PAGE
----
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41 pages, 2554 KiB  
Article
A Semi-Static Replication Method for Bermudan Swaptions under an Affine Multi-Factor Model
by Jori Hoencamp, Shashi Jain and Drona Kandhai
Risks 2023, 11(10), 168; https://doi.org/10.3390/risks11100168 - 26 Sep 2023
Cited by 1 | Viewed by 1230
Abstract
We present a semi-static replication algorithm for Bermudan swaptions under an affine, multi-factor term structure model. In contrast to dynamic replication, which needs to be continuously updated as the market moves, a semi-static replication needs to be rebalanced on just a finite number [...] Read more.
We present a semi-static replication algorithm for Bermudan swaptions under an affine, multi-factor term structure model. In contrast to dynamic replication, which needs to be continuously updated as the market moves, a semi-static replication needs to be rebalanced on just a finite number of instances. We show that the exotic derivative can be decomposed into a portfolio of vanilla discount bond options, which mirrors its value as the market moves and can be priced in closed form. This paves the way toward the efficient numerical simulation of xVA, market, and credit risk metrics for which forward valuation is the key ingredient. The static portfolio composition is obtained by regressing the target option’s value using an interpretable, artificial neural network. Leveraging the universal approximation power of neural networks, we prove that the replication error can be arbitrarily small for a sufficiently large portfolio. A direct, a lower bound, and an upper bound estimator for the Bermudan swaption price are inferred from the replication algorithm. Additionally, closed-form error margins to the price statistics are determined. We practically study the accuracy and convergence of the method through several numerical experiments. The results indicate that the semi-static replication approaches the LSM benchmark with basis point accuracy and provides tight, efficient error bounds. For in-model simulations, the semi-static replication outperforms a traditional dynamic hedge. Full article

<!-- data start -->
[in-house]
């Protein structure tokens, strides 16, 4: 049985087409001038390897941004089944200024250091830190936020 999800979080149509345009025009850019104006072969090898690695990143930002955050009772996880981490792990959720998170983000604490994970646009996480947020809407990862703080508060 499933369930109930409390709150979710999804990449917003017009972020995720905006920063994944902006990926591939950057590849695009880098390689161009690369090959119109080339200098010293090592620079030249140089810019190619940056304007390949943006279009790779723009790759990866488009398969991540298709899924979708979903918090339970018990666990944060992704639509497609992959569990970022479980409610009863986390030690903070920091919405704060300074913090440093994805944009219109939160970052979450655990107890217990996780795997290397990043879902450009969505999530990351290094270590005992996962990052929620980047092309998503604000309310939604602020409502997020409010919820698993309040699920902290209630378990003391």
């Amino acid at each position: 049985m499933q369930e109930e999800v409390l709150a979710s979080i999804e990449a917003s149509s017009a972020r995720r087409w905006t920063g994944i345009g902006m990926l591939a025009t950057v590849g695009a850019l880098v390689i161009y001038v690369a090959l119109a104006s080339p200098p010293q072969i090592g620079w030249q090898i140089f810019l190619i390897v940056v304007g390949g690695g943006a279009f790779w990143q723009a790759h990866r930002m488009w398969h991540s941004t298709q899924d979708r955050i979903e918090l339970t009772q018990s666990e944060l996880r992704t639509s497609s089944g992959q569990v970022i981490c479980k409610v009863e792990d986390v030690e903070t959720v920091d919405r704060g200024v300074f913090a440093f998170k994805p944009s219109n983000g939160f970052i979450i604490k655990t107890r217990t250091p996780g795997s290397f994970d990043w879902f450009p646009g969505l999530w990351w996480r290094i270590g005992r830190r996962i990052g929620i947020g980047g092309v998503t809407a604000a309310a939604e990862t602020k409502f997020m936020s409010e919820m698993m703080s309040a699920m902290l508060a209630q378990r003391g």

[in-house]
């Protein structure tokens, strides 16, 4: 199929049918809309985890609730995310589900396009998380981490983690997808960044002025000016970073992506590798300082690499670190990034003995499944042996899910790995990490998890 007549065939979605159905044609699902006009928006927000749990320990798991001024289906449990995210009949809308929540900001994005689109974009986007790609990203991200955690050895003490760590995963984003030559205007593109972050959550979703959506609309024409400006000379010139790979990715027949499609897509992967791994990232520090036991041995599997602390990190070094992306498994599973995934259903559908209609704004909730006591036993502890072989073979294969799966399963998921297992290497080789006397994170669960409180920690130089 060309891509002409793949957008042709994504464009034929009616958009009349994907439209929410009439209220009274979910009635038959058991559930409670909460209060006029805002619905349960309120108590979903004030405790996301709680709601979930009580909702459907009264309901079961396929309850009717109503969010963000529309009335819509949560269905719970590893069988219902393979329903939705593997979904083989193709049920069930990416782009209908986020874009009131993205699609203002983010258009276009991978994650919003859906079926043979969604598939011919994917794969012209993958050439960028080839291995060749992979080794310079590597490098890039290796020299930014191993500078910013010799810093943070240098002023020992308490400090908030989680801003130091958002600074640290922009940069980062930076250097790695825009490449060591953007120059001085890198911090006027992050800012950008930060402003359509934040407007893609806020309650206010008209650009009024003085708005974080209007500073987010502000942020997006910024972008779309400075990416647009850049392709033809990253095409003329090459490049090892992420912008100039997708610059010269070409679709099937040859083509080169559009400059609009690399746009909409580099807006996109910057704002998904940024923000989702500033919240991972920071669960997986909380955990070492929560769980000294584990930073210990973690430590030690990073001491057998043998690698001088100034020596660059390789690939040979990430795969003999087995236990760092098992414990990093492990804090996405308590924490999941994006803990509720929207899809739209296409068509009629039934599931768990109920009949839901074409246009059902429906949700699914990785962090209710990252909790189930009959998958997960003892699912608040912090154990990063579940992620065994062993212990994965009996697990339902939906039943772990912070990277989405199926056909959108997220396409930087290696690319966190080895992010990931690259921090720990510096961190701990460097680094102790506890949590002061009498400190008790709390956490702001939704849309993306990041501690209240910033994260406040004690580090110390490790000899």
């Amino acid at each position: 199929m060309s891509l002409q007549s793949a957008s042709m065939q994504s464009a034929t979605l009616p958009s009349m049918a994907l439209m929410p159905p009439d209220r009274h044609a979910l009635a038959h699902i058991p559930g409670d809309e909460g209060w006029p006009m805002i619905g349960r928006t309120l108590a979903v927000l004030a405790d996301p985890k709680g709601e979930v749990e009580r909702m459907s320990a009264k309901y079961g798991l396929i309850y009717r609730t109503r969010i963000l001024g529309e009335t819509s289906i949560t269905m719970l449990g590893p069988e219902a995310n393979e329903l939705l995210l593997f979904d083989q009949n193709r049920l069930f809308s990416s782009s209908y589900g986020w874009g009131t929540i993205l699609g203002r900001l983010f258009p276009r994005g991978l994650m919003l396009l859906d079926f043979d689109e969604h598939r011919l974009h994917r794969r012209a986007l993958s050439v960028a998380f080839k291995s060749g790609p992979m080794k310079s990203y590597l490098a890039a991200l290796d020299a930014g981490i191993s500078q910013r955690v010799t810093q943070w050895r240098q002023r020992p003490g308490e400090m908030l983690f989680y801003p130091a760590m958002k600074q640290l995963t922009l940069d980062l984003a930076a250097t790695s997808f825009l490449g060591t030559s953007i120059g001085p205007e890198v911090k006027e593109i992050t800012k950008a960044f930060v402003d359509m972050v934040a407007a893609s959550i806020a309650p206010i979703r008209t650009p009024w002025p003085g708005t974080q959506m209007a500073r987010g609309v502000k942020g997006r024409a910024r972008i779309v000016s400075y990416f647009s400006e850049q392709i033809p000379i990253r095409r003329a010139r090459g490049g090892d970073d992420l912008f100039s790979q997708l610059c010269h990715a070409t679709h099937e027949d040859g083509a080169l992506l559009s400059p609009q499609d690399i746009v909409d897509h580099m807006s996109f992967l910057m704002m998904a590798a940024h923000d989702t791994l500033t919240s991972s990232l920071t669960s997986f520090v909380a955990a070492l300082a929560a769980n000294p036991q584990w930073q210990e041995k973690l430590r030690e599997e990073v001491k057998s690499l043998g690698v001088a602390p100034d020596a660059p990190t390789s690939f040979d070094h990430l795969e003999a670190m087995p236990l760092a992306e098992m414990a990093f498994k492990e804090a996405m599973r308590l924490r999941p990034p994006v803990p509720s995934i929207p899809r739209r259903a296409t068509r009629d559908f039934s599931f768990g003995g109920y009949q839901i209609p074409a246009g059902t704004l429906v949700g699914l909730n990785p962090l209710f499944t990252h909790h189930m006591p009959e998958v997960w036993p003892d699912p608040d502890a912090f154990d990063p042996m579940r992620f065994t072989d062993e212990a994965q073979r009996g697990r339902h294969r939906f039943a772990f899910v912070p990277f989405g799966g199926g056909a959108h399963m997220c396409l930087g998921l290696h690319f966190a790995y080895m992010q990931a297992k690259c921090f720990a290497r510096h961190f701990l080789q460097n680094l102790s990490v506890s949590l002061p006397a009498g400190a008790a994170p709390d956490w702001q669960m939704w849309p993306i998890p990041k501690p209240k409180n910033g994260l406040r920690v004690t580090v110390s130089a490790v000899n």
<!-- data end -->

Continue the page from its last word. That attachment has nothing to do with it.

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30 pages, 1080 KiB  
Article
Pricing of Pseudo-Swaps Based on Pseudo-Statistics
by Sebastian Franco and Anatoliy Swishchuk
Risks 2023, 11(8), 141; https://doi.org/10.3390/risks11080141 - 03 Aug 2023
Viewed by 1110
Abstract